Chock full of puns surrounding how an orchestra can rock — passing out literal rocks to musicians and hauling a rocking chair on stage — the Link Up concert with Kenai Peninsula Orchestra rocked the house in the Mariner Theatre on Friday, Jan. 15.
Students from McNeil Canyon Elementary, Fireweed Academy and other Kenai Peninsula K-6 schools joined KPO again to take part in an evening of classical music fun. Fireweed Academy also showcased student art at the show with an exhibit of painted musical instrument sculptures, adding to the modern orchestra feel of the evening.
This year’s fourth annual Link Up concert in Homer was the first in the nation to play Carnegie Hall’s newest edition of “The Orchestra Rocks” from the Carnegie Hall Link Up, said KPO Artistic Director and Conductor Tammy Vollom-Matturro. In previous years, the Link Up concerts in Homer performed “The Orchestra Sings” and “The Orchestra Moves.”
“After I heard the music that would be in (the new “The Orchestra Rocks”) program, I knew we needed to perform it. Our concerts this weekend were the first ones of the new edition of ‘Rocks,’ which is very exciting,” Vollom-Matturro said. “KPO and Kenai Peninsula students premiered ‘The Orchestra Rocks.’”
With the help of lively host Simon Nissen, a viola player in KPO and music teacher at Kenai Central High School, the show started with laughs from the audience and the children on stage. A line of kindergartners came to the front of the stage to sing and provide an extra dose of cute to the show. On bleachers on either side of the stage, kids armed with recorders played along with the orchestra for several songs. Other songs required their voices, which they provided in the form of both English and Latin lyrics.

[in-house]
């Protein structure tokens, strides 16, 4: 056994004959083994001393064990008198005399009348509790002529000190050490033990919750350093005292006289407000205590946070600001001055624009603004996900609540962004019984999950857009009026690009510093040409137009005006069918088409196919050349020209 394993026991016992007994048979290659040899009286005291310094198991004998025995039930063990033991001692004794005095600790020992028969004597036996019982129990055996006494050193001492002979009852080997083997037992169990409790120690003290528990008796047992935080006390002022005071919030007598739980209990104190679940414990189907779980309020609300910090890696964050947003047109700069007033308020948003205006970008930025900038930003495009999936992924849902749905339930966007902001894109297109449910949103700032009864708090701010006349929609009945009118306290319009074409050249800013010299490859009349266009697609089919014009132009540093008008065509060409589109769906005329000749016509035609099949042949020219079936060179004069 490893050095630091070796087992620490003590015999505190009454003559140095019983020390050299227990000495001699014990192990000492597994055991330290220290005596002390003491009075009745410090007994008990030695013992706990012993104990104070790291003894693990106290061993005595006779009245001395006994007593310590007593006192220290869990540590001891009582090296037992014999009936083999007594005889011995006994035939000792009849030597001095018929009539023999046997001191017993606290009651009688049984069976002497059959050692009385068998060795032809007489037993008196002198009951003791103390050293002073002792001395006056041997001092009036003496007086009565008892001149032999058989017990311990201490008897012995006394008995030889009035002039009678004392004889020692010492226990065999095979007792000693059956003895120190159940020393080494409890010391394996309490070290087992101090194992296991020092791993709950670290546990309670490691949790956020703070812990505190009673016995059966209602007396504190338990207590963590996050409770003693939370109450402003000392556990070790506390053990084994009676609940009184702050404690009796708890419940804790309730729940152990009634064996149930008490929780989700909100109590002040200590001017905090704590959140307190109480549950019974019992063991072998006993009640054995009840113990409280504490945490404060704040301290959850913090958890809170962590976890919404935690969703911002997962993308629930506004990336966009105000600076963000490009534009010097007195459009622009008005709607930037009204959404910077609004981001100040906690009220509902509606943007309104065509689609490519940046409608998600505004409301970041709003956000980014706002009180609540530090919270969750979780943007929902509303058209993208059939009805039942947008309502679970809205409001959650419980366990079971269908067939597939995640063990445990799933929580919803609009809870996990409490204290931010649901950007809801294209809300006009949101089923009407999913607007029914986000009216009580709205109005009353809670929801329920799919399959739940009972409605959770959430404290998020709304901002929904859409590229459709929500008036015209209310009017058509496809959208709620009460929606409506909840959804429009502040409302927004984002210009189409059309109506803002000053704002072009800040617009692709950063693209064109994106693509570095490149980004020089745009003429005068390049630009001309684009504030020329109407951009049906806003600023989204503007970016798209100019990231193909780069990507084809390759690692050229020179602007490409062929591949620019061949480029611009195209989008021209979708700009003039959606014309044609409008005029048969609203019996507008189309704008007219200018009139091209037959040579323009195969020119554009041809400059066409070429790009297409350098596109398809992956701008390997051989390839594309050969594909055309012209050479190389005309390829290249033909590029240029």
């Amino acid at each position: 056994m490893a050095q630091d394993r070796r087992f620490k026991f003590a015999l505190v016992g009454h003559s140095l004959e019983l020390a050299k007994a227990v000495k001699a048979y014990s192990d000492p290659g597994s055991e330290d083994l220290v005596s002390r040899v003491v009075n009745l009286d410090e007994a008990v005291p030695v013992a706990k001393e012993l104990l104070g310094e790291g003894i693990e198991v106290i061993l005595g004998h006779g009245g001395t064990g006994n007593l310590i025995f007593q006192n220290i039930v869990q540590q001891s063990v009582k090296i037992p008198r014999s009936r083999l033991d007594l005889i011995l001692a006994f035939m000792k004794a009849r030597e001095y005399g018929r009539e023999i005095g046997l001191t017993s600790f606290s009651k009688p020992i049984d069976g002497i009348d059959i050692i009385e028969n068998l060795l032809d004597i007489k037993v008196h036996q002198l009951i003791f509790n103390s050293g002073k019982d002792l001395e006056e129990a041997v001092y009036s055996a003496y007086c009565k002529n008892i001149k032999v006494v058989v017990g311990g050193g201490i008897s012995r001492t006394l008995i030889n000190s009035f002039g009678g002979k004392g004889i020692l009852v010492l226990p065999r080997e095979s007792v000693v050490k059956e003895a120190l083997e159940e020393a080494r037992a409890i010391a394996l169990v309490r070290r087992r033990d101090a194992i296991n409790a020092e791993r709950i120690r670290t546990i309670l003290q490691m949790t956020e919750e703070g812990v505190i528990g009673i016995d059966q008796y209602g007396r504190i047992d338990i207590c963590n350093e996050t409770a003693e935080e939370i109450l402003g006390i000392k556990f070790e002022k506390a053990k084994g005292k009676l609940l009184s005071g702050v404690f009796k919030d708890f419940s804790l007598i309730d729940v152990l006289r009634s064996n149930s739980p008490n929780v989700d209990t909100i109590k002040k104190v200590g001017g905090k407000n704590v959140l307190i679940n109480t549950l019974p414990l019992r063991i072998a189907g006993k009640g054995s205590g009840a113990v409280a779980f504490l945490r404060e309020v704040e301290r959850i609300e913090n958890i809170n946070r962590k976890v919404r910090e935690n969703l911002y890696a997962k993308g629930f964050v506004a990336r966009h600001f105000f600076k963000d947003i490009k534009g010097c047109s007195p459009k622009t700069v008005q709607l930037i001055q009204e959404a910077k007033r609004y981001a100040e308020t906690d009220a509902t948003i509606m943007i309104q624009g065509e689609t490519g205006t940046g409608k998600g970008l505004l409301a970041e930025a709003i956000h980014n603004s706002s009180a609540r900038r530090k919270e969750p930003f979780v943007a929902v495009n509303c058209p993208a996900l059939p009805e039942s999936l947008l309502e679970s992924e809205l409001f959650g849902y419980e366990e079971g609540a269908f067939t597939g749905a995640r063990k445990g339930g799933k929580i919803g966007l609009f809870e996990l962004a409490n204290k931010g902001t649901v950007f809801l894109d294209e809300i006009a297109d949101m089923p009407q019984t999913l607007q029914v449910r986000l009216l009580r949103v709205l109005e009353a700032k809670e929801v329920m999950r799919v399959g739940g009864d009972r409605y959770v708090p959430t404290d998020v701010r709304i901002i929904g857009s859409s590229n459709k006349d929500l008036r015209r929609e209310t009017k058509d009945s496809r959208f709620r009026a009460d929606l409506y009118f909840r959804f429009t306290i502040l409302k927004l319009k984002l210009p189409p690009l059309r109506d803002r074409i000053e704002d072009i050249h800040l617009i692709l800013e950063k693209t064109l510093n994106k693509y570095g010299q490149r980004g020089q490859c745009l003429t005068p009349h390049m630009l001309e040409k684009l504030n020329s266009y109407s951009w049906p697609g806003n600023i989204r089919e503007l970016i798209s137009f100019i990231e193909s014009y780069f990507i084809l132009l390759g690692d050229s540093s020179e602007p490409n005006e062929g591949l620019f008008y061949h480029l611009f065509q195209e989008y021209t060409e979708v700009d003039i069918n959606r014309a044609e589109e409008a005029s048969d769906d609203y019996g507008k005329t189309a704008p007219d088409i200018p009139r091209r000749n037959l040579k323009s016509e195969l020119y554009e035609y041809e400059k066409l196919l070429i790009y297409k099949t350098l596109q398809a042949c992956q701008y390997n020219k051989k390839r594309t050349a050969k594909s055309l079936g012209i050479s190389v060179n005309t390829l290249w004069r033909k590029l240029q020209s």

The music in the program moved from showcasing the four instrument groups in the orchestra and playing simple songs that the children joined in with, and grew more complex as KPO musicians showed off their chops with pieces such as Igor Stravinsky’s “Rite of Spring” and Gustav Holst’s “Mars.” During these parts, the children on stage also became the audience, but with a much better view of the scene.
The varied program, all under the same theme of the ways an orchestra’s music can be as powerful and full as that of, for instance, a rock band’s, provided the children involved with a rare opportunity to be on stage with the instruments.
“It is important to expose kids to orchestra at a young age because they begin to have a more complete idea of what music is. What they hear on the radio is just one slice of a very exciting pie,” Nissen said.
McNeil Canyon Elementary fourth grade student Ava Johnson enjoyed the concert experience for a more playful reason.
“I like that it was really loud and I like the dance part,” Ava said.
Her friend, fellow fourth grader Brianna Miller, added that she liked the way the orchestra played the music.
“I liked how they did it really fast, and slow and calm,” Brianna said.
For the elementary school kids involved, the chance to see the orchestra in this way could lead to more than just an exciting evening. For those who connect with the orchestra, it could lead to a lifetime of music, Vollom-Matturo said. The formative years in elementary school are when students make choices that can carry far into their future.
“I overheard a very young student last night say, ‘Wow! I love the flute. I want to play the flute just like she does,’” Vollom-Matturo said. “That is why we do this.”